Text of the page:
The province’s Labour Standards Code doesn’t have any specific rules about internships because “each situation has to be assessed on its specific circumstances,” according to a government spokesperson.

Although the Department of Labour and Advanced Education is aware there are complaints about unpaid work terms in other jurisdictions, “we receive very few complaints in Nova Scotia,” Michelle Lucas said via email.

Lucas said Labour and Advanced Education Minister Kelly Regan has discussed the topic with her provincial and federal counterparts during past meetings.

While she didn’t address Irving specifically, Lucas said work experience opportunities for students are important, but so is the opportunity for them to earn money to pay for school.

“We know that not every organization (ex: non-profit) is in a position to pay interns or co-op students, but the province encourages any organization that can afford to compensate students, to do so.”


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  1. In the past my employer has taken on NSCC students to do tasks for which full time employees should have been hired. These tasks were not at all related to their studies – they were used as free labour and they were rightly frustrated that they hadn’t learned a thing apart from how to stuff a box and unload pallets in a warehouse. It was disgraceful and what was even more disturbing is that the employer was a department in the N.S. Government.

  2. Some years ago my three children made their respective ways through university. The sons were in commerce and engineering. Both had reasonably well-paid and useful work terms both in Nova Scotia and elsewhere in the country. None led to employment. The daughter was in nutrition and had to work for no pay, a great difficulty for her as this was now her second degree, hence little parental cash available to her. How was she supposed to earn money for her tuition and living expenses if during the third of the year she was not in class she had to work for free? Hello, second job, low-paid. And again, the work terms did not lead to employment. She’s still, years later, paying off her student loan.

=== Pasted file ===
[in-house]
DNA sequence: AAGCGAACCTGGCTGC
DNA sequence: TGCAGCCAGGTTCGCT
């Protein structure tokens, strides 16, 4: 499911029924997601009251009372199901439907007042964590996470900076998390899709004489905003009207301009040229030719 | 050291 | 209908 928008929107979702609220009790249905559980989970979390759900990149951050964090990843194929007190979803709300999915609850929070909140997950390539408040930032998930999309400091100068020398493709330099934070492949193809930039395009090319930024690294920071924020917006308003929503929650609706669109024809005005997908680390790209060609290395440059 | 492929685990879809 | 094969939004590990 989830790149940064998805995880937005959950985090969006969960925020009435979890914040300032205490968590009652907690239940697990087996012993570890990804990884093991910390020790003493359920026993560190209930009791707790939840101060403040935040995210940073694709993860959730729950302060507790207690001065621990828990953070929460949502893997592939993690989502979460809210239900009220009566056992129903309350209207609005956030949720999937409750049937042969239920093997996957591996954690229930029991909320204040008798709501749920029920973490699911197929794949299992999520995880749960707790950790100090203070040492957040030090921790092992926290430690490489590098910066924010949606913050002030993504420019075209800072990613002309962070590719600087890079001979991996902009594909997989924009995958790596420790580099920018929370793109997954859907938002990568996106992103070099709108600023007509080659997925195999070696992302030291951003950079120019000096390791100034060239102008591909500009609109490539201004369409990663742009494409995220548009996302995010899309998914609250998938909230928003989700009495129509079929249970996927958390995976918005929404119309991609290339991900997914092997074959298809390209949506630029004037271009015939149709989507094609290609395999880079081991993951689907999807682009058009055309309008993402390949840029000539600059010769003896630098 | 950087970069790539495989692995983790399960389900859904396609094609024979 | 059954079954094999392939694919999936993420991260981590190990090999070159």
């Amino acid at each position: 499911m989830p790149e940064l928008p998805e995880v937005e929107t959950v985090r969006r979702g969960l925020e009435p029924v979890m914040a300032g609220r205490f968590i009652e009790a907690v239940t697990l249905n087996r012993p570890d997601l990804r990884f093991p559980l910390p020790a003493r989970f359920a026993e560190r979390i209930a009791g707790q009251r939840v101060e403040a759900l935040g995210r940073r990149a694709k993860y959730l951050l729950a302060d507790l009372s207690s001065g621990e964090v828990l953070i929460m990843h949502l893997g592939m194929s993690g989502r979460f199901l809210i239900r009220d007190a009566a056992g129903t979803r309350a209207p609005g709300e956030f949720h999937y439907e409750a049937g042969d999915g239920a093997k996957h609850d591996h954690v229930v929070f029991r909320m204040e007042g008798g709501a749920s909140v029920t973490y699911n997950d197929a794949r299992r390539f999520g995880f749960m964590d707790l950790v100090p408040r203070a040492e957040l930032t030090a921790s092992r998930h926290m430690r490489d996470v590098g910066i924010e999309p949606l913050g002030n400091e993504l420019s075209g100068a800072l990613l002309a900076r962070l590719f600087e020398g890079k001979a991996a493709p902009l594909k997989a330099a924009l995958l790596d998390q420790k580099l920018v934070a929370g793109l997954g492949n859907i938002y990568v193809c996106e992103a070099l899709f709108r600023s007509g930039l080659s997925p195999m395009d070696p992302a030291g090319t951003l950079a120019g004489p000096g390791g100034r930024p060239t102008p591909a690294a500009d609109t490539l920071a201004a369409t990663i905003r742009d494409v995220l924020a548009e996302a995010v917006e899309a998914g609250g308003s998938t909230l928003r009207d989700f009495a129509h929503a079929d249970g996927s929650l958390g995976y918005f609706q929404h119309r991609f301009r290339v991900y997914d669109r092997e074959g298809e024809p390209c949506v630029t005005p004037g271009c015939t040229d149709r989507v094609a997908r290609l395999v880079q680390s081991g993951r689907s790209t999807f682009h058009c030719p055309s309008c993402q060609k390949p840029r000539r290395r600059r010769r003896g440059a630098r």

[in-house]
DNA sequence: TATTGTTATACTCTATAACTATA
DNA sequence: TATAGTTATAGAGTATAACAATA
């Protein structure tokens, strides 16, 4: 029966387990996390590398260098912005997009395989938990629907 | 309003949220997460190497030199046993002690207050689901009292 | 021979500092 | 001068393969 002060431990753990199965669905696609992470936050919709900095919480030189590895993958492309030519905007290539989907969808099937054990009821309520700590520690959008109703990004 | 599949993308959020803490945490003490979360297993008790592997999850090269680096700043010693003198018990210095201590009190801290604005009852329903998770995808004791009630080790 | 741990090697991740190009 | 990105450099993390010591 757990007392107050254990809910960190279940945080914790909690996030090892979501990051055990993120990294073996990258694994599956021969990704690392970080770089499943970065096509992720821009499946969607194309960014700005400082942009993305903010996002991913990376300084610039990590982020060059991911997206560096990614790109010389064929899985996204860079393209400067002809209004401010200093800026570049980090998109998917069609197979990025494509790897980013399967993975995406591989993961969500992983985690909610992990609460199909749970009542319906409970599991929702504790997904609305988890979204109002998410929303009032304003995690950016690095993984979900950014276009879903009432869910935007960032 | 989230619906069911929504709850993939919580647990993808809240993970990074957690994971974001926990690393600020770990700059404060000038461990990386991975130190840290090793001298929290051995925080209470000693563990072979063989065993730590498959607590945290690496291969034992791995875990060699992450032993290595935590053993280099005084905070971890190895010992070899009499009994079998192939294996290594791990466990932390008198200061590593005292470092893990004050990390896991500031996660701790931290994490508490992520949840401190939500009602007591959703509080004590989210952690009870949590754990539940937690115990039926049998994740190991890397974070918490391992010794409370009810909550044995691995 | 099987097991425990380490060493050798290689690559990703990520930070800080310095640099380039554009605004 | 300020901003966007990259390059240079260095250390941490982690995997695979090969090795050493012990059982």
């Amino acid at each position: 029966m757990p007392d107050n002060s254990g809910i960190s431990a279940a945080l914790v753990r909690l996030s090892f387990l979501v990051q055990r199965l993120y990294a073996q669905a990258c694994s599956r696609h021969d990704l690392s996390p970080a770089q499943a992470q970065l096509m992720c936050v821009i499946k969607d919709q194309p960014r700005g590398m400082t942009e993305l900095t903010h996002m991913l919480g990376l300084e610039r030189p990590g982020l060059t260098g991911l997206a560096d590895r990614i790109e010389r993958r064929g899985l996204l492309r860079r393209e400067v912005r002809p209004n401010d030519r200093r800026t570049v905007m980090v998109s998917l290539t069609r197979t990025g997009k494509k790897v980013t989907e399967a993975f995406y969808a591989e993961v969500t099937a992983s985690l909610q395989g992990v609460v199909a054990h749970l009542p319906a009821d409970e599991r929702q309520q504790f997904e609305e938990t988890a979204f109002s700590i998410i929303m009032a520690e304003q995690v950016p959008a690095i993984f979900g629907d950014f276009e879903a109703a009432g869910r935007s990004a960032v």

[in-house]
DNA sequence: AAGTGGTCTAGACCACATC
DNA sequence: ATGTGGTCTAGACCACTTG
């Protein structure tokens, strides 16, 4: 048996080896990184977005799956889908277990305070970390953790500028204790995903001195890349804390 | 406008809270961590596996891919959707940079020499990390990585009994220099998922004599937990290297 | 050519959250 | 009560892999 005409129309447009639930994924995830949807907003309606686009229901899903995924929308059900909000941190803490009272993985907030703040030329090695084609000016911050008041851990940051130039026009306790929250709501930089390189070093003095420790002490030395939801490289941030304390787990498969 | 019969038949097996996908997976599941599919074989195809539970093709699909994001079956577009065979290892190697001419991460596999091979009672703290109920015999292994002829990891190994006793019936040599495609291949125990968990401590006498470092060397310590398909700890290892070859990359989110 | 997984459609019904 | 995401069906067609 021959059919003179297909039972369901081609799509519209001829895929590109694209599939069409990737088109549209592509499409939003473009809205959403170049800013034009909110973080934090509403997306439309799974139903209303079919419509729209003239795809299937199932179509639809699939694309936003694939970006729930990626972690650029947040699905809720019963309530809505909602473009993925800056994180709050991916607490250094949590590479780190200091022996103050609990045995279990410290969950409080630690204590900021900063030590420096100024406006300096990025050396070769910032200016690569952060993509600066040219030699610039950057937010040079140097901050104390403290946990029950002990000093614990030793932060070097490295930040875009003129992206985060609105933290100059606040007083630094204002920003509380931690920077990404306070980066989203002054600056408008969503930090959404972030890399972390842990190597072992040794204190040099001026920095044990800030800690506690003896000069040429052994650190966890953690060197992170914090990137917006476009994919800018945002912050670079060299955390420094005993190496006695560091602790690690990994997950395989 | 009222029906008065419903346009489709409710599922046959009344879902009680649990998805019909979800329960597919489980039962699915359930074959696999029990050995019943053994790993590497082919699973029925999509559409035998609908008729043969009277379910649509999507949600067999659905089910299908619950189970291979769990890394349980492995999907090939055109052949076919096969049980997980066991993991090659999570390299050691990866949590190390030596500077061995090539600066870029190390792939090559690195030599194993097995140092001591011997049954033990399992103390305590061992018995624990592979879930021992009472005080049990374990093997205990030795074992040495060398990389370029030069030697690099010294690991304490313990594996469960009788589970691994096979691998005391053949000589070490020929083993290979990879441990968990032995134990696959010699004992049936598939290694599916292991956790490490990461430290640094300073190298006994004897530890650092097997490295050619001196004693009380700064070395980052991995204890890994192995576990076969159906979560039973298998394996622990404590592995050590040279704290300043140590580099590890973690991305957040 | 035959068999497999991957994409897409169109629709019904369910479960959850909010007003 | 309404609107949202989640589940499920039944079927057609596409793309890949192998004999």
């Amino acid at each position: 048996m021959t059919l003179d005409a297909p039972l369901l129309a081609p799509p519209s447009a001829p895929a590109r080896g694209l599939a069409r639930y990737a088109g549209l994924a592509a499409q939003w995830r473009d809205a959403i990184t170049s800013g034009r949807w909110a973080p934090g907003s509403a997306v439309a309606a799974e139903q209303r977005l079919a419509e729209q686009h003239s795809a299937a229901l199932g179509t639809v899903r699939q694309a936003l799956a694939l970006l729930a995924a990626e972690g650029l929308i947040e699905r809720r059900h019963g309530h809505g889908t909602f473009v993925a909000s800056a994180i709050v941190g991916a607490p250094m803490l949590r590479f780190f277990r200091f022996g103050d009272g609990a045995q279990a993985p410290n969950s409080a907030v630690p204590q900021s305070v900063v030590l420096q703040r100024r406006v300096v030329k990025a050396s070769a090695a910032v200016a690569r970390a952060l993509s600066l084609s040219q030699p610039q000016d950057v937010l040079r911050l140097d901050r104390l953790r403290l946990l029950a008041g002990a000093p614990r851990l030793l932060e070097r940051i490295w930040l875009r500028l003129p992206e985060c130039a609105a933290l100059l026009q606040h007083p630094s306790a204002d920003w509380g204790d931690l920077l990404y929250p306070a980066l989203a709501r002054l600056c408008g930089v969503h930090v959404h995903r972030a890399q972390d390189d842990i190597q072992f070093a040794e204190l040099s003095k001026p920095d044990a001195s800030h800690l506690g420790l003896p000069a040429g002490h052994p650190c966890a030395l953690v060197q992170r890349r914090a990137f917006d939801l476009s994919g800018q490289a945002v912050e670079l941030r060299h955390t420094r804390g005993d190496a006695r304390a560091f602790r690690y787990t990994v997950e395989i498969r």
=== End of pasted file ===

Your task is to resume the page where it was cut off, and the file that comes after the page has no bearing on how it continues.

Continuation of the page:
3. Unions are part of the problem and they don’t like talking about the issue.
    Just adopt the German apprenticeship system and be done

    1. Many unions will actully teach you a trade, pay you and reimburse costs if you do well.

      A 5 week work term isn’t real experiance. It’s a taste of work sure but it’s not enough time to learn independence or do actual work. I Say end the practice.

  4. I graduated recently from NSCC and had to do one of these work terms.

    Instead of hiring someone and taking responsibility for their development, companies can now chew through a couple students until they find one that is “just right”. Companies have always had this ability more or less. What NSCC has offered them is a guilt free way of doing it. Because the work term is a grad requirement companies see it as a “favour” or a “good deed” to the students even if they do not offer them full-time employment.

    I know a few people who took a work term under the impression it was leading to full time employment, only to be let go with little explanation when the employer found someone “a little better suited” within that 5 week time frame. For fresh grads, especially in the trades/construction you have a small window to find work. A company may take 2-3 new grads a year and if you miss that window its ‘Berta time or you wait for spring and go back to taking tables or washin dishes.

    Welcome, Mike!

  5. Michael,
    Not to defend the Irvings but did you check the position of the CAW? Many unions won’t allow ‘hands on tools’ unless that person has a union card. Ms. Keith may be right that it’s ‘watch and learn’ with little chance to prove oneself.